Tales of Anatomy in YTT

Have you ever noticed that whoever teaches the anatomy portion of YTTs, it’s usually not the teachers who are leading the full program? They bring in “pinch hitters”, someone who has a background in anatomy of some form and who likes talking about it.

That was me! I was already an anatomy and physiology teacher for a massage college, and loved the subject, so I jumped at the chance to teach it for yogis.

I know of other YTT programs who have brought in dentists, nurses, and paramedics. These are all anatomy enthusiasts (even experts) but they are not movement specialists. They don’t tailor their teaching to meet the needs of developing yoga teachers and there are only the most rudimentary curriculum guidelines from certifying bodies as to what needs to be taught. And to be honest, they  don’t focus on the right things.

Chanting and Drumming in Anatomy Class

In my own YTT training, my anatomy teacher was a physiotherapist specializing in pediatric neurological issues. Most days we spent half the class following her around the room reciting chants and playing musical instruments. 

That was fine for me, because I already had a strong foundation from my previous education and experience in physical training and the healing arts. 

I knew the body, and I was confident in my guidance to my students. But I felt for the others in the class.

This experience seemed to result in one of two outcomes: 
1. It made these teachers in training think that learning about the body was unimportant to teaching yoga and they were content to remain blissfully unaware of the ramifications.
2. They immediately developed imposter syndrome knowing their students thought they were well-educated about the body since they were teaching a physical practice. 

Neither place is a good one to teach from!

When I became a YTT trainer, I knew from the start that you can’t teach anatomy to Yoga teachers, the way you teach to massage or pre-med students.

I decided that students who I had the privilege to teach would learn the most relevant Biological Laws of the Body and movement as I could teach them in the tiny amount of time I was given.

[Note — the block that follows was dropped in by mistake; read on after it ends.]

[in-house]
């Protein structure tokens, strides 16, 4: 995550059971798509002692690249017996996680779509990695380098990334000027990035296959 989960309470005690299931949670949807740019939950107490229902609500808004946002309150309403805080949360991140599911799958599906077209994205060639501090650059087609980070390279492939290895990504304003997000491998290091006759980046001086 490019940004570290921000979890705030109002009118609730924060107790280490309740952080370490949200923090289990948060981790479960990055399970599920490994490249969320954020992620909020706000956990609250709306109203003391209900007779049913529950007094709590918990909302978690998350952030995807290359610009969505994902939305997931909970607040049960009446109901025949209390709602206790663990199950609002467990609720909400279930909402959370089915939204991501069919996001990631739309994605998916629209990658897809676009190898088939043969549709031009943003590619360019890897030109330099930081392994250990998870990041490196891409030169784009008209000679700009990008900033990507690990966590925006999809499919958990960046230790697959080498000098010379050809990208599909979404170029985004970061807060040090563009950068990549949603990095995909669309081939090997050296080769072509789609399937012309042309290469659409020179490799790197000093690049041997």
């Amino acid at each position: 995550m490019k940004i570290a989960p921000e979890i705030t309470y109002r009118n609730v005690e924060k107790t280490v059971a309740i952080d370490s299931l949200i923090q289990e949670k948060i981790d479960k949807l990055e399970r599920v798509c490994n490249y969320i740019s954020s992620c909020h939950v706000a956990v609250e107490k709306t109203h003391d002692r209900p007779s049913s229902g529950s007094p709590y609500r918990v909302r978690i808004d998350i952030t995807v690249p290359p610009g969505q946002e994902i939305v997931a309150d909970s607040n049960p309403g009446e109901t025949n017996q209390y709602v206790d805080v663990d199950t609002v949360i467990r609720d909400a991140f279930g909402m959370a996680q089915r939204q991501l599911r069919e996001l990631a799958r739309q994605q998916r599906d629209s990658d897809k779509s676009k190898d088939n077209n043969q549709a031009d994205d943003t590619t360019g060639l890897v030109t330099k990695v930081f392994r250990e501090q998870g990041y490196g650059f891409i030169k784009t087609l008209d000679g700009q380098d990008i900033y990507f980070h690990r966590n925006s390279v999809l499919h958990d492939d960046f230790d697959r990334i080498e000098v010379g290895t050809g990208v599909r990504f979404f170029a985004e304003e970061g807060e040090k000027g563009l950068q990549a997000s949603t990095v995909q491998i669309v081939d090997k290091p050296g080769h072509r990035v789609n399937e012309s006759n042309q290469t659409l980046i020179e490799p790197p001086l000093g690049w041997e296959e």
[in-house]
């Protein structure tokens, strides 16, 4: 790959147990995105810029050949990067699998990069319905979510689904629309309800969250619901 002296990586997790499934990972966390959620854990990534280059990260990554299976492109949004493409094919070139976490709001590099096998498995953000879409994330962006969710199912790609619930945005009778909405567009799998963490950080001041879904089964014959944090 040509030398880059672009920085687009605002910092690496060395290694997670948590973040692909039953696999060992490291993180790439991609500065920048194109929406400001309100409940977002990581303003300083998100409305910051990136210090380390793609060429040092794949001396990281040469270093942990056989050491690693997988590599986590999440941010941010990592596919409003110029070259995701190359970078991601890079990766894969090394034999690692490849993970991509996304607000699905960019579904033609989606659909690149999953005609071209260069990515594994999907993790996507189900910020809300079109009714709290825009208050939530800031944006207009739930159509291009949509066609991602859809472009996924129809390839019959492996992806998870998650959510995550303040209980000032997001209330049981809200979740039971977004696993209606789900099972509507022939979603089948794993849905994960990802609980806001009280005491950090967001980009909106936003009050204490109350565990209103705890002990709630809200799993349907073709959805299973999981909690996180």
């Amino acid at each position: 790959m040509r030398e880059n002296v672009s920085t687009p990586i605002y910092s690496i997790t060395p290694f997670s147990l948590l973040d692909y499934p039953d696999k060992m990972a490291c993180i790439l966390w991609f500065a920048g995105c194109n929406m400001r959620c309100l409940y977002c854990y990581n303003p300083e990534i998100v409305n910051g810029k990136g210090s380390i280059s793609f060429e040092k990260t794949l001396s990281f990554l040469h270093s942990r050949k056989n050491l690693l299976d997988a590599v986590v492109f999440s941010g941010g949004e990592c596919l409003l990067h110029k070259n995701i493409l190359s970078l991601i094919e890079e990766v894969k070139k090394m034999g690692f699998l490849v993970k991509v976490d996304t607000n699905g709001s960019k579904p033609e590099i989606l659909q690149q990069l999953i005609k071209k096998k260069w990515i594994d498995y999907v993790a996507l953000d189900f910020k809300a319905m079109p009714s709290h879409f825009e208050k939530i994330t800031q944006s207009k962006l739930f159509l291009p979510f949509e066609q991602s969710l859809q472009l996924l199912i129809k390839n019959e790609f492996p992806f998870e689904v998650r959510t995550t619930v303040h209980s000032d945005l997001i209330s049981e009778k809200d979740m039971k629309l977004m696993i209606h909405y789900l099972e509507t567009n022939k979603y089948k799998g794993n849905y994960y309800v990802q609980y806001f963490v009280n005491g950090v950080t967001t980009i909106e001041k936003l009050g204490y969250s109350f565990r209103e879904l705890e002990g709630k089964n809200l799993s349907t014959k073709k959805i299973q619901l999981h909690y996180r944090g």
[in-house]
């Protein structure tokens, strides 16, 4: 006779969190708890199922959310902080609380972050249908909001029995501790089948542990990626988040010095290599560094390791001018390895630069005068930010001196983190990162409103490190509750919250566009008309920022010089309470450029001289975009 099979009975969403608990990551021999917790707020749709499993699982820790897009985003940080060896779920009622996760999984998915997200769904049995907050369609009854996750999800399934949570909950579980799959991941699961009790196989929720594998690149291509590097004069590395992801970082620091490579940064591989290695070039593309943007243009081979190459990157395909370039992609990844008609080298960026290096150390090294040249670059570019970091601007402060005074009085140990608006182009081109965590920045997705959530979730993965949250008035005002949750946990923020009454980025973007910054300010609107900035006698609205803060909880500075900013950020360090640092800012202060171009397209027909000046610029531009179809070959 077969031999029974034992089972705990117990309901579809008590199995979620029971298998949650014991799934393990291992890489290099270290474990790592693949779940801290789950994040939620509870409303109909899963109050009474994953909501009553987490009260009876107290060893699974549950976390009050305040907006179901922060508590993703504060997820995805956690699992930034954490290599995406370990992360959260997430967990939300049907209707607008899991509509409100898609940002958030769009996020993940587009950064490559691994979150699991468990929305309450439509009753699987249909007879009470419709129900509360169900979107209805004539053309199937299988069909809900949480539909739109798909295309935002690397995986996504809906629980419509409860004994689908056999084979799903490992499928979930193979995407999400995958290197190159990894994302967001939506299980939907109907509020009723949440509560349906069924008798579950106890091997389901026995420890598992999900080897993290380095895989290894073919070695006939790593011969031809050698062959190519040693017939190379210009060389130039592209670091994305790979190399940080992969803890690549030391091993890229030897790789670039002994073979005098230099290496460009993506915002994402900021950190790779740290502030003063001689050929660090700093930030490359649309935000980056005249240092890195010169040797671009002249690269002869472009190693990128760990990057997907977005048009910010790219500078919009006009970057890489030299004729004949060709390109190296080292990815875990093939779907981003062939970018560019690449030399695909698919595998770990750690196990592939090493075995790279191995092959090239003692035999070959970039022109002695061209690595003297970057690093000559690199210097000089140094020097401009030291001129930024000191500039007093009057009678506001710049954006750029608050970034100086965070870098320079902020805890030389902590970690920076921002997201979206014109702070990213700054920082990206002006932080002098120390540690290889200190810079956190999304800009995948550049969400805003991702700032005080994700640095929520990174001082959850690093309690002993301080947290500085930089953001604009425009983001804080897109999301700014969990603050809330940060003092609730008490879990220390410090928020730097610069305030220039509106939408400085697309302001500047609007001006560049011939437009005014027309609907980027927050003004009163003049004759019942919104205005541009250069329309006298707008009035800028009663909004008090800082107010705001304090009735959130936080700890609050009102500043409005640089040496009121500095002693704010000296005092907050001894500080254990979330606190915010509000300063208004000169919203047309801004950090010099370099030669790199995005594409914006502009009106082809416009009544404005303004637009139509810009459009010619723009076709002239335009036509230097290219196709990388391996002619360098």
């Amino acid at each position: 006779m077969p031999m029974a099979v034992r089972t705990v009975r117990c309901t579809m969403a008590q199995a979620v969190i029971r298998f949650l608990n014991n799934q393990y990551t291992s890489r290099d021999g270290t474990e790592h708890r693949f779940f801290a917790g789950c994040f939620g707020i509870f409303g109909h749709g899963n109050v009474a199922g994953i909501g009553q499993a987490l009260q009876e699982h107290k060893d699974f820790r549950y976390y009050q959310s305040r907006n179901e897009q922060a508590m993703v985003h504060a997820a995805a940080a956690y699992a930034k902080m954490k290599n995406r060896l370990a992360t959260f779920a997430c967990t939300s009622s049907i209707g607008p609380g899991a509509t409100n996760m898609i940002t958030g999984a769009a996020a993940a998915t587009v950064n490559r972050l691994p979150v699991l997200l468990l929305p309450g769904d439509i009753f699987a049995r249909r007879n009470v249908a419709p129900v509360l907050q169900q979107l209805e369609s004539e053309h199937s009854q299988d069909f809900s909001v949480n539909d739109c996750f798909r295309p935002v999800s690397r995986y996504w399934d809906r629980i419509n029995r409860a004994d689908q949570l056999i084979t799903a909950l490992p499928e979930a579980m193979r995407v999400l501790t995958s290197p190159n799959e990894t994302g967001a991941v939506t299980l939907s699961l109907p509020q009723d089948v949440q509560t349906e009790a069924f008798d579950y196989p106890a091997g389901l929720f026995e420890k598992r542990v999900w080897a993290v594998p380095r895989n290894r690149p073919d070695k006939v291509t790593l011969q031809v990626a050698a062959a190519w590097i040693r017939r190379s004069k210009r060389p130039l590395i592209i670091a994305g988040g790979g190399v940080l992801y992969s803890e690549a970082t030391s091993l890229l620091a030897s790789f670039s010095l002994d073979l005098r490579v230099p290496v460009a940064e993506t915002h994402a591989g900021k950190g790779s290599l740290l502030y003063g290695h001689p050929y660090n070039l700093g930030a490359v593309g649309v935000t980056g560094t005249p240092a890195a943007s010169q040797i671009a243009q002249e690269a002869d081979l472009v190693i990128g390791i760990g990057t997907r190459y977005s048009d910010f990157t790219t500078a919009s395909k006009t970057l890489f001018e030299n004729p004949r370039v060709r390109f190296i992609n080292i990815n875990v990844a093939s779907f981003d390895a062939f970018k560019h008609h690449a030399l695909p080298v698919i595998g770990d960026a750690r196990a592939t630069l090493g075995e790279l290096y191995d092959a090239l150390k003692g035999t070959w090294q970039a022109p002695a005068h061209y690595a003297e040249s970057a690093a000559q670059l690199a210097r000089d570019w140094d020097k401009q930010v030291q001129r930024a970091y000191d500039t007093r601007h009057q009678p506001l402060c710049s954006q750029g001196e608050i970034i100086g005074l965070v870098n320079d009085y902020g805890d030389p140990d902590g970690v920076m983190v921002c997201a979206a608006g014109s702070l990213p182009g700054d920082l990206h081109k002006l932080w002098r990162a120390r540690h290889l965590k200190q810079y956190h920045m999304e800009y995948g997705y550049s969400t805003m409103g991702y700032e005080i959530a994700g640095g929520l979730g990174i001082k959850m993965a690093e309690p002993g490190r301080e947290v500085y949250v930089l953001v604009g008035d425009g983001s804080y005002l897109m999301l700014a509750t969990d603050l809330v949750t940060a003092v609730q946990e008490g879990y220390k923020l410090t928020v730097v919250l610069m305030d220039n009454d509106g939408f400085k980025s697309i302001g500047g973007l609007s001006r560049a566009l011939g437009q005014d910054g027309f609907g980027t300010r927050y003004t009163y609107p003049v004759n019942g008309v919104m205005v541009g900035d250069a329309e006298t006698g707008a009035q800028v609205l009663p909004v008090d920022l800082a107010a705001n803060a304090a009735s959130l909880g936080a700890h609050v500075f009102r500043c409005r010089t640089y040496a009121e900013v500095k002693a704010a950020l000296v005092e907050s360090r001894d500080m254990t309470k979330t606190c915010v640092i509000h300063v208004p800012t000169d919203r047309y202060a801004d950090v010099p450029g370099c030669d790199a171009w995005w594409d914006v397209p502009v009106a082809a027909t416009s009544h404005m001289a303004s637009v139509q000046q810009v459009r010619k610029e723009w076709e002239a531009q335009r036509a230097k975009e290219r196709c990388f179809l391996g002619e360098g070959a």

I knew they didn’t need to know muscle origins and insertions, or to name all the bones. That stuff isn’t necessary for teaching mindful movement!

It’s more important to understand how the body moves, how tissues and joints respond to certain types of “stimuli”, and how to build strength and resilience, and prevent injury in asana.

I wanted to give them confidence and greater potential to make the world a better, healthier place. And I wanted to spark a lifelong interest in studying the body in all its splendor and potential! 

Breaking Free

I taught Anatomy within the Yoga Alliance standards several times a year for 8 years.When I saw that this model of education wasn’t capable of connecting the dots for yoga teachers, I decided to break free and create my own trainings. Which I did with great joy! The Activated Asana Apprenticeship Academy is the culmination of my life’s work. 

Graduates of the Academy know the Biological Laws and Guiding Principles of the body – they have the infusion of knowledge that they need and are able to transmit it to their students in a meaningful way. 

They are fluent in the language of Activated Asana and can speak with authority and clarity. They are having a profound impact and changing lives – it’s deeply satisfying for them.

What has your training been like? Do you have a teacher or mentor you can trust for guidance? I know this is so hard to find! 

I would love to hear your stories! You can share them here by responding to this email, or go over to the Yoga Teachers Lounge – my free yoga community – and share them there! 

Here’s the link:


To learn more about the Academy, come here!

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